1. Component: Create a Physics component which holds the physics information for Box2D.
  2. System: Hide the Box2D data structures inside the system.
  3. Hybrid: Create a “light-weight” physics component which contains ‘raw’ physics data, and then use the system method for the Box2D specific objects.
  4. DIY: We build our own physics system that uses the components we want.

Method #1 is the correctest-way, aside from building the physics system ourselves. However, whatever initializes the component/entity will have to have access to the Box2D world and need to know how our physics system works. Method #2 encapsulates all the logic in one place (making it easy to switch out physics systems later), but we’re going with Method #3 because it has the added bonus of giving us more control over which objects have physics (i.e. we can make non-collidable objects by omitting the Physics component).

Implementing Box2D

I wanted to get player input done today, but it turned out Box2D was a large effort on its own.

The first challenge I had was mapping everything out in Box2D. It’s really a Java wrapper around a C++ library, so its structure is a little odd. First, you create a Body Definition object, give it a shape, and then use it to generate the body. After that you create a Fixture Definition and use that to generate a Fixture, which gets added to the body.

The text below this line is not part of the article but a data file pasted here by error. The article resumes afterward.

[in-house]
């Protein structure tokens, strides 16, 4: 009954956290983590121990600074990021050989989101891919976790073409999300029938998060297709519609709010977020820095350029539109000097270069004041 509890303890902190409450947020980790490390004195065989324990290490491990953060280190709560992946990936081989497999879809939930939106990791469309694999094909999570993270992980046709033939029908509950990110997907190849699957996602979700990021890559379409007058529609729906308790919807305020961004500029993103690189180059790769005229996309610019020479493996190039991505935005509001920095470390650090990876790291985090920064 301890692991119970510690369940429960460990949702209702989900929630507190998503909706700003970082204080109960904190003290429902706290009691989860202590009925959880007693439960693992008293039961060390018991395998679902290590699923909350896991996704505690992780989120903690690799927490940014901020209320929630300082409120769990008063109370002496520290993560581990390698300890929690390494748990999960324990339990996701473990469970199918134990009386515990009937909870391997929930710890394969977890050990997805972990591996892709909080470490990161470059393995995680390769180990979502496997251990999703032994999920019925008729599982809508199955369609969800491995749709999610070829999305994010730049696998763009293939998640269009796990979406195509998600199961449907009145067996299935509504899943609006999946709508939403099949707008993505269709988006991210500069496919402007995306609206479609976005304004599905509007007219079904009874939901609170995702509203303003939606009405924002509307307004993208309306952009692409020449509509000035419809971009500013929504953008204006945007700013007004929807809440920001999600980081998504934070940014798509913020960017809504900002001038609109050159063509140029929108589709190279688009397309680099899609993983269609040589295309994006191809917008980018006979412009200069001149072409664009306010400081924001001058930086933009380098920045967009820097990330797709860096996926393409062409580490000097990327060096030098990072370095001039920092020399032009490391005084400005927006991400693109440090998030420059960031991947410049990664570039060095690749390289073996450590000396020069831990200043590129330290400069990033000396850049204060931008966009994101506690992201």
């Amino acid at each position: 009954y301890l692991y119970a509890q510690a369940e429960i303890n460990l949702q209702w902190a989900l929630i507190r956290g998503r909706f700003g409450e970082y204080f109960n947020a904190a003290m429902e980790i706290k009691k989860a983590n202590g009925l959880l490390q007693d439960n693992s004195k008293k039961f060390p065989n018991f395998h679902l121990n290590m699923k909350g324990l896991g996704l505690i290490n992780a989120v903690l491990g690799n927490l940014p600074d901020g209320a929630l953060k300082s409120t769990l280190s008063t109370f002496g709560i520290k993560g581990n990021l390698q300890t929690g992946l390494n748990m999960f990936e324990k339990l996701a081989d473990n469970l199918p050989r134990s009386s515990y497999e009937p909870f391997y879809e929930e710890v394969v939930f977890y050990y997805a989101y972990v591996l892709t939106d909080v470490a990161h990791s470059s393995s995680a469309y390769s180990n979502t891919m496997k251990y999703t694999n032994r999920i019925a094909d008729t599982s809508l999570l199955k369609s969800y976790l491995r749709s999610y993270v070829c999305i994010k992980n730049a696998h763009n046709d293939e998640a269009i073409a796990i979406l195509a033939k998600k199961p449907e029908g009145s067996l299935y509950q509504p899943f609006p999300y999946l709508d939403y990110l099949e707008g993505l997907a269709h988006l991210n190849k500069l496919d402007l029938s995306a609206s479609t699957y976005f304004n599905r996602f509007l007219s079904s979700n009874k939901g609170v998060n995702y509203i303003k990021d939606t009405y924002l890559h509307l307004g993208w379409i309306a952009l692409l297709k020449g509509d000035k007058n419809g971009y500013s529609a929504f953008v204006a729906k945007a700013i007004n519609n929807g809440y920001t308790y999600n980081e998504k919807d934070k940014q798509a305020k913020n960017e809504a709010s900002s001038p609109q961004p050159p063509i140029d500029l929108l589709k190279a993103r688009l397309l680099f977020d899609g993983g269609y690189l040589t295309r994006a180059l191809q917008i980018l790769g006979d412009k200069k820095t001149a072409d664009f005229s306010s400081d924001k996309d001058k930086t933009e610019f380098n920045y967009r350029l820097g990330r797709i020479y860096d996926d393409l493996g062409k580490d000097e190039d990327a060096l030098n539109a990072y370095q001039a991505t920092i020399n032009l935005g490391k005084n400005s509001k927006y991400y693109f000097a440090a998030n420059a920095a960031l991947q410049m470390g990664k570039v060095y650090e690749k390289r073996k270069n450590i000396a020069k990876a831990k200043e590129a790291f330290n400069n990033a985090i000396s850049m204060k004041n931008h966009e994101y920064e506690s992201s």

I wonder if BodyDef and FixtureDef are some sort of optimization for if you need to generate a bunch of similar physics objects? I’ll need to do some more research into Box2D and see. I might need to pull some of this information into the Physics component after all.

The second issue I ran into was that Box2D “thinks” a little differently than the graphics classes- this is a problem, because I need the hit box to line up with the sprite!

One of the biggest differences was in dealing with position. Box2D likes to use the center of the body or fixture as its position. SpriteBatch likes to use the lower left corner. If you’ve worked with the Sprite class in the past, you may recall that it has setPosition() and setCenter() (lower left corner and center respectively). Box2D uses its Body.setPosition() like Sprite.setCenter().

The other gotcha that had me going for a while was that Box2D thinks in terms of radians, whereas SpriteBatch thinks in terms of degrees. Fortunately the MathUtils class has some helper constants to deal with the conversions.

Overall, I finally got it working, but it would’ve been a lot easier if libGDX had a consistent API. Heck, after today I’d love to code it, but I suspect a change that big would break a lot of code, so I don’t know when/if we’ll ever see that happen.

But at the end of the day, it appears to work, and the code can be found in the “physics-branch” branch until I can clean it up a bit.

Summary

So here’s what I got done these last few days:

  • Fixed a bug that was crashing the debugger.
  • Pulled the background rendering into its own system.
  • Created a Texture System
  • Created a Label System
  • Created the Physics System*
  • Created Entity Factory

*Still need to add player control and collision events.

Screenshot

*Whew*- That was a lot. Thoughts? Suggestions? Let me know below!

  1. This depiction shows “Bounds” multiple times, since multiple systems need to use it. However in reality, the entity will have one shared instance. []